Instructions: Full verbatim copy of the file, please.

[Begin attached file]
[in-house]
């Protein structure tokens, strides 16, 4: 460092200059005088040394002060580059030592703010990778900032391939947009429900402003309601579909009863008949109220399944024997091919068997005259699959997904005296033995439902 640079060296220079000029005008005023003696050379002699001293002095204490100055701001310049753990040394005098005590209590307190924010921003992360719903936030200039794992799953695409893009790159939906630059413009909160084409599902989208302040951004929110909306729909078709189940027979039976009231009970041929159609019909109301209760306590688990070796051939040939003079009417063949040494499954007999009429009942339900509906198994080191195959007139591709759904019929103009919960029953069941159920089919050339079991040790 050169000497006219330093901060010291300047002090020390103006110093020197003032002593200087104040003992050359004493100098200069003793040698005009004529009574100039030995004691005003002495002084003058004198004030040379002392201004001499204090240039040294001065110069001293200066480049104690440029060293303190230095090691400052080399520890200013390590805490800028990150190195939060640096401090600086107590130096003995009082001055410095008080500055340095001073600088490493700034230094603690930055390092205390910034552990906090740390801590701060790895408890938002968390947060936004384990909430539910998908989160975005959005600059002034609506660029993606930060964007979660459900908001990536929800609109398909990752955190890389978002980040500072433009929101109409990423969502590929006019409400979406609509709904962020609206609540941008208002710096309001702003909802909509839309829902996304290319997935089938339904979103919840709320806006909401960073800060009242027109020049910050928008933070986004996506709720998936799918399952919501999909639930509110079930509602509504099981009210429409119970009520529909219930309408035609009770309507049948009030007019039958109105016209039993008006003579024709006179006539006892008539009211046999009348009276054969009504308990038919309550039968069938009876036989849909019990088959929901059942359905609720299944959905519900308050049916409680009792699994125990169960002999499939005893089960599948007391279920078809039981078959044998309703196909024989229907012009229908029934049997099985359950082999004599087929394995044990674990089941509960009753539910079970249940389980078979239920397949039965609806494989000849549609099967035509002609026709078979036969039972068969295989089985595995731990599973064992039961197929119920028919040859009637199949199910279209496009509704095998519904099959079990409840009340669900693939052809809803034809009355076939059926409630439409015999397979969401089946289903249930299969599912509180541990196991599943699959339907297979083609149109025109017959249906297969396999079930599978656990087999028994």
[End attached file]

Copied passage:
[in-house]
């Protein structure tokens, strides 16, 4: 460092200059005088040394002060580059030592703010990778900032391939947009429900402003309601579909009863008949109220399944024997091919068997005259699959997904005296033995439902 640079060296220079000029005008005023003696050379002699001293002095204490100055701001310049753990040394005098005590209590307190924010921003992360719903936030200039794992799953695409893009790159939906630059413009909160084409599902989208302040951004929110909306729909078709189940027979039976009231009970041929159609019909109301209760306590688990070796051939040939003079009417063949040494499954007999009429009942339900509906198994080191195959007139591709759904019929103009919960029953069941159920089919050339079991040790 050169000497006219330093901060010291300047002090020390103006110093020197003032002593200087104040003992050359004493100098200069003793040698005009004529009574100039030995004691005003002495002084003058004198004030040379002392201004001499204090240039040294001065110069001293200066480049104690440029060293303190230095090691400052080399520890200013390590805490800028990150190195939060640096401090600086107590130096003995009082001055410095008080500055340095001073600088490493700034230094603690930055390092205390910034552990906090740390801590701060790895408890938002968390947060936004384990909430539910998908989160975005959005600059002034609506660029993606930060964007979660459900908001990536929800609109398909990752955190890389978002980040500072433009929101109409990423969502590929006019409400979406609509709904962020609206609540941008208002710096309001702003909802909509839309829902996304290319997935089938339904979103919840709320806006909401960073800060009242027109020049910050928008933070986004996506709720998936799918399952919501999909639930509110079930509602509504099981009210429409119970009520529909219930309408035609009770309507049948009030007019039958109105016209039993008006003579024709006179006539006892008539009211046999009348009276054969009504308990038919309550039968069938009876036989849909019990088959929901059942359905609720299944959905519900308050049916409680009792699994125990169960002999499939005893089960599948007391279920078809039981078959044998309703196909024989229907012009229908029934049997099985359950082999004599087929394995044990674990089941509960009753539910079970249940389980078979239920397949039965609806494989000849549609099967035509002609026709078979036969039972068969295989089985595995731990599973064992039961197929119920028919040859009637199949199910279209496009509704095998519904099959079990409840009340669900693939052809809803034809009355076939059926409630439409015999397979969401089946289903249930299969599912509180541990196991599943699959339907297979083609149109025109017959249906297969396999079930599978656990087999028994």